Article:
Ford and Firestone have both blamed the other for the failures, which has led to the severing of relations between the two companies. Firestone has claimed that they have found no faults in design nor manufacture, and that failures have been caused by Ford's recommended tire pressure being too low and the Explorer's design. Ford, meanwhile, point out that Goodyear tires to the same specification have a spotless safety record when installed on the Explorer, although an extra liner was included into the Goodyear design after recommendations to that effect were made to Ford. Firestone included an extra liner in its product and this was then also used to replace tires on Ford Explorers. It is well accepted within the tire manufacturing industry that use of a "belt edge layer" or as referred above as an extra layer, virtually eliminates belt edge separation. As a rubber tire moves on the road, it generates tremendous heat. As steel belts heat up, they expand and want to pull away or separate from rubber. The use of nylon belt edges has been in use since radial tires were first developed in the 1970s. Firestone could achieve cost savings from eliminating this extra layer.

Some outside observers have speculated about the blame worthiness of both parties;[5] Firestone's tires being prone to tread separation and failure, and the SUVs being especially prone to rolling over if a tire fails at speed compared to other vehicles. A subsequent NHTSA investigation of real world accident data showed that the SUVs in question were no more likely to roll over than any other SUV, after a tread separation.[6]

Recall[edit]

A product recall was announced, allowing Explorer owners (and owners of its stablemates) to change the affected tires for others. Many of the recalled tires had been manufactured during a period of strike at Firestone.[7] A large number of lawsuits have been filed against both Ford and Firestone, some unsuccessful, some settled out of court, and a few successful. Lawyers for the plaintiffs have argued that both Ford and Firestone knew of the dangers but did nothing, and that specifically Ford knew that the Explorer was highly prone to rollovers. Ford denies these allegations.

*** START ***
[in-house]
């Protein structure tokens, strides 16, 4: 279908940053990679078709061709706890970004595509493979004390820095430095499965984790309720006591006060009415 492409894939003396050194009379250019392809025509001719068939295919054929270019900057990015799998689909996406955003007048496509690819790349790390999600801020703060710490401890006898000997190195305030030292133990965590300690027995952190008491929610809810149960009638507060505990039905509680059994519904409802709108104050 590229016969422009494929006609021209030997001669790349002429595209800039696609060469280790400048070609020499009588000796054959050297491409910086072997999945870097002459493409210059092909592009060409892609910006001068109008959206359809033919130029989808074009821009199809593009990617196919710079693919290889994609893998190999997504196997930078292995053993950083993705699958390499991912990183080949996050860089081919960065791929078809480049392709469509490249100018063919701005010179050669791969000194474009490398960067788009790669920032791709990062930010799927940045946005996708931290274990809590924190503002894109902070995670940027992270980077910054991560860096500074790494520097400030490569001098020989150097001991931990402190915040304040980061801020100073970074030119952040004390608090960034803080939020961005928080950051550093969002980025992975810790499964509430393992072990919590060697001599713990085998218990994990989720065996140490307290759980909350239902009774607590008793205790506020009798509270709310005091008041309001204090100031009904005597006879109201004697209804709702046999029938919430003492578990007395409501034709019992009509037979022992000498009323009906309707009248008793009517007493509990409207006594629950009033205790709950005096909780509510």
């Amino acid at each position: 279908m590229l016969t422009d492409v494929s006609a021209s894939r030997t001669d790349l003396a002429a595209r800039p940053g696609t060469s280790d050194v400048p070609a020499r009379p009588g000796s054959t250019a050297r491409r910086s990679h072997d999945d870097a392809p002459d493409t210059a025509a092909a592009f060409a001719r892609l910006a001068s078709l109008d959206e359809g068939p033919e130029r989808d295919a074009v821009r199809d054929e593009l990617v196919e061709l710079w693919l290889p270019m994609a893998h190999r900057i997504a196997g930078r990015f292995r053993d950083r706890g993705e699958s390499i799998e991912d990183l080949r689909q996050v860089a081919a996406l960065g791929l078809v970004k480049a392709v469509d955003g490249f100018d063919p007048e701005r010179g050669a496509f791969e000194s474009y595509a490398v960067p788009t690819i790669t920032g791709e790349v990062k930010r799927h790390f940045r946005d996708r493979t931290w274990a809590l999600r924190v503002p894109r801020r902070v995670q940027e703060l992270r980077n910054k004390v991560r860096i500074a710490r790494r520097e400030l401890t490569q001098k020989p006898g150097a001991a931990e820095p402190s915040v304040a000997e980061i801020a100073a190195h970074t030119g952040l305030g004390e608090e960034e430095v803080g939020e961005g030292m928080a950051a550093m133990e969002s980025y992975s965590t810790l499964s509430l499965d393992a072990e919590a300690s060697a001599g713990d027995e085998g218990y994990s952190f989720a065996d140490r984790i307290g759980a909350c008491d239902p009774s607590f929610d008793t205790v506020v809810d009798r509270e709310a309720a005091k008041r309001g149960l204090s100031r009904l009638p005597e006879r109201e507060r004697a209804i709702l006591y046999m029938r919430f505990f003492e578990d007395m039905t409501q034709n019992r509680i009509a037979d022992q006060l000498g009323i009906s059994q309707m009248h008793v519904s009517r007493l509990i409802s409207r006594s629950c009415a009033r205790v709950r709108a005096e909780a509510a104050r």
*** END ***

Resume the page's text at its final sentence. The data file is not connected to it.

Firestone ultimately recalled millions of tires including 2.8 million Firestone Wilderness AT tires. [8] According to Firestone's last filing with the National Highway Transportation Administration, only 90,259 of those tires were confirmed as removed from service. [9] In November of 2013, two recalled Wilderness AT tires were found in Atlanta, Georgia. [10] One of the tires was offered for sale as new at a used tire retail shop. [11]

Car and Driver magazine tested a first-generation Explorer with a built-in roll cage and a special device that would flatten the tire at the push of a button. While driven by professionals on a closed track, the Explorer did not flip in any of the numerous tests. The test differed substantially from real-world incidents in that the Car and Driver's test was for a very rapid deflation of the tire, while real-world accidents were caused by tread separation and not rapid deflation. Further, the tests were done on a flat straightaway while many fatal crashes occurred during highspeed cornering on highway cloverleaf ramps.

End of Ford/Firestone relations[edit]

John T. Lampe (Chairman & CEO of Bridgestone/Firestone) announced in a 2001 letter to Jacques Nasser (Ford Motor Company Chief Executive) that Bridgestone/Firestone would no longer enter into new contracts with Ford Motor Company, effectively ending a 100-year supply relationship.[12]

The end was short-lived. Under Alan Mulally, Ford resumed business ties with Bridgestone, and Bridgestone now supplies tires for several Ford models and to Ford dealers.

See also[edit]

References[edit]